Drawdown is an extremely important benchmark of one’s development as a forex trader which is why it is the topic of today’s article. Shortly defined as an investment or fund decline, drawdown is in fact a much broader term that requires additional attention. While definitions range from less to more detailed, they generally confirm one thing – that drawdown is an important element for performing account measurements.
The challenges concerning this subject do not truly stem from the inability to understand what the term essentially represents, but they do have a lot to do with its scope. The existing variations anyone can find on the internet may not do enough justice to the topic of drawdown and, thus, forex traders as well who want to do things the right way. Due to these nuances in interpreting drawdown, we are exploring how to properly measure it and set some healthy boundaries in order to fight vagueness, prevent future problems, and boost traders’ careers right from the start.
Some definitions state that drawdown is the loss expressed in percentages that one has taken over a specific period of time. Therefore, should an individual’s account drop from $50,000 to $48,000, it could be interpreted as a 4% yearly drawdown. Nonetheless, what would happen if a trader only had experienced wins in the beginning, without ever going below the initial $50,000? This question is both interesting and necessary because the odds of backtesting and forward testing processes being predominantly positive experiences are not that low at all. This further makes the initial definition void of depth, as it is likely to mislead those curious to improve their trading and accurately measure their performance.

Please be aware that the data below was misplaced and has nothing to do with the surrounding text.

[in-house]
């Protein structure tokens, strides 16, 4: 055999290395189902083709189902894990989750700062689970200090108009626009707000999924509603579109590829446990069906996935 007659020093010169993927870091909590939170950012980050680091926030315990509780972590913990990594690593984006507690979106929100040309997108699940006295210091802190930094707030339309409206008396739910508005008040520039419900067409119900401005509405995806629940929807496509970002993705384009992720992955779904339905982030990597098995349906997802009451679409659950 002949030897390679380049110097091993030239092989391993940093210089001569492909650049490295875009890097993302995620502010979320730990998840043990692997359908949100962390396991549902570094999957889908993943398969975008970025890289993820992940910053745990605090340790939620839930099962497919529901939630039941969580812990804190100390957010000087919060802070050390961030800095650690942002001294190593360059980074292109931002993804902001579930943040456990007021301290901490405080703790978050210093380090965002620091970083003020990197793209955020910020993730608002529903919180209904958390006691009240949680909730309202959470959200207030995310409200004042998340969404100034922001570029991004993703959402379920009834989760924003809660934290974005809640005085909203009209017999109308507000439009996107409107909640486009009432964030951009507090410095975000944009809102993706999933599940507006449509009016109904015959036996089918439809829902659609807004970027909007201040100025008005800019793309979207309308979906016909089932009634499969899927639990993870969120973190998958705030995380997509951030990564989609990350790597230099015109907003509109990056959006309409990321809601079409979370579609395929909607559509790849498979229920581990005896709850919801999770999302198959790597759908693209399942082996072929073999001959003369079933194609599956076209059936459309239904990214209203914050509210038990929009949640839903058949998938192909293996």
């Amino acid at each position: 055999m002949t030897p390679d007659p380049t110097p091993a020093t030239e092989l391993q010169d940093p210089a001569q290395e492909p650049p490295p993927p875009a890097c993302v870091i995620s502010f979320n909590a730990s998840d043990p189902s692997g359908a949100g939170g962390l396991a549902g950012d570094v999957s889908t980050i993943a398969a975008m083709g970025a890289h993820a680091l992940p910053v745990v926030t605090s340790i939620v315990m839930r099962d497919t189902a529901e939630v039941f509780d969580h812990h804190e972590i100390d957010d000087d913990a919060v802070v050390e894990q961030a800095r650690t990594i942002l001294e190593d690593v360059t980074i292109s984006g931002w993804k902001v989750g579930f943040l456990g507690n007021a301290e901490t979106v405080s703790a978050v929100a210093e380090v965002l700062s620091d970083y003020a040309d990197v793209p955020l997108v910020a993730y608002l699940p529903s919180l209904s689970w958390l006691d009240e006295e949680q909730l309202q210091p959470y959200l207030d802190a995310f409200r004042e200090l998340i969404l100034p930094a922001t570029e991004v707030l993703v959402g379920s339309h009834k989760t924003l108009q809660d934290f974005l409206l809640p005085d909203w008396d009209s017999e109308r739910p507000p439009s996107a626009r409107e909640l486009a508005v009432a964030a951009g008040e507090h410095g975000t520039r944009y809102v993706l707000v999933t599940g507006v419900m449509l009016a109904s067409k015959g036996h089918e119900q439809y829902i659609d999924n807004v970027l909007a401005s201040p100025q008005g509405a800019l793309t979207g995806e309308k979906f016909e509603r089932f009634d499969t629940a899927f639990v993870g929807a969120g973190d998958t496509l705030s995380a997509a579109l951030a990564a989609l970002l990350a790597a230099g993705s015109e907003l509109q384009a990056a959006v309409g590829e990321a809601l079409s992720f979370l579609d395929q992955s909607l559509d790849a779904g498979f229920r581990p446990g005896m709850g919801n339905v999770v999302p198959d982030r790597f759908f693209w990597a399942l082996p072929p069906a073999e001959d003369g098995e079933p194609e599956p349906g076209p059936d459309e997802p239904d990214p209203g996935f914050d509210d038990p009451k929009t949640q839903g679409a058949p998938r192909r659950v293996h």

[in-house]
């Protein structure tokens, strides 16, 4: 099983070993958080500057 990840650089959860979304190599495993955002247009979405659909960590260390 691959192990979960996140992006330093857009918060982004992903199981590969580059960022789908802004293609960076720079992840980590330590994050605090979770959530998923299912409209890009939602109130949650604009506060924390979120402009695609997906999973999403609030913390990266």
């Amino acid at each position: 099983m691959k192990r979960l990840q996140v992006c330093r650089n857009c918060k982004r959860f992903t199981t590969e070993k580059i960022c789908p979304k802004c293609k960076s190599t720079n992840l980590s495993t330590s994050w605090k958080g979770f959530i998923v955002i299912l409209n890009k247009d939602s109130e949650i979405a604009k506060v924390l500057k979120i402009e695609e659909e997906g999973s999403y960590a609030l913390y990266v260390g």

If any trader is offered an opportunity to trade on behalf of another individual, receiving an exorbitant sum of $2 million as a part of the deal, what is the right drawdown percentage that he or she should offer on their end? Interestingly enough, if the trader suggests a 0% drawdown, the investor will probably walk away, feeling that the other party is trying to pull off a scam. The reason for this likely scenario lies in the differences in understanding how to calculate drawdown. Therefore, we will not see drawdown as a percentage of an account’s total number of losses but as the number of drops a trader experiences at any point in time within a year.
This piece of information is something any investor would like to know in advance so as to properly assess the likelihood of growth and the overall progression. Hence, if you state that your value equals zero, you would come off as fraudulent and insincere, if not even silly, because the big players understand the natural oscillations of the market, accepting the decline as part of the game.
Most investors will always be interested in discovering what maximum peak-to-trough decline is, so the right question to ask oneself would be as follows: What is the highest percentage you have ever lost before you started to win again? Your account may go from $50,000 down to $49,000 only to go back up to $53,000 and drop again to $51,000, which then points to a drawdown of $3000 or 5.5% as your maximum account declines. Aside from this piece of information, those in demand of your trading services may also be inquiring about how much time it took you to recover the drawdown, so you may want to start recording this data as well.